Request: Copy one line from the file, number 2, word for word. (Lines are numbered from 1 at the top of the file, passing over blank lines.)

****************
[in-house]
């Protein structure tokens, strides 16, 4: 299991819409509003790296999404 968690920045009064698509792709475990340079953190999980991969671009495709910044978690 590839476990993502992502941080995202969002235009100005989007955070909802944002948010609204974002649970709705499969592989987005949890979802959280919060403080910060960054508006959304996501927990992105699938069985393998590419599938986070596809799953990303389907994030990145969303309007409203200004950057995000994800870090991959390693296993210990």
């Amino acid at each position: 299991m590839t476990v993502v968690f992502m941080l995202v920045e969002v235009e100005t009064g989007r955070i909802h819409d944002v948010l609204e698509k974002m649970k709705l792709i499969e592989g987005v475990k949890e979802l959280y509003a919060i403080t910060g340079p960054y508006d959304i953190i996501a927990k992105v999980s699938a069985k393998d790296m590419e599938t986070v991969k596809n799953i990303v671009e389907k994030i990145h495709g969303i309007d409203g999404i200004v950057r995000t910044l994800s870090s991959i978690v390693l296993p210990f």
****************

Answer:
């Protein structure tokens, strides 16, 4: 299991819409509003790296999404 968690920045009064698509792709475990340079953190999980991969671009495709910044978690 590839476990993502992502941080995202969002235009100005989007955070909802944002948010609204974002649970709705499969592989987005949890979802959280919060403080910060960054508006959304996501927990992105699938069985393998590419599938986070596809799953990303389907994030990145969303309007409203200004950057995000994800870090991959390693296993210990």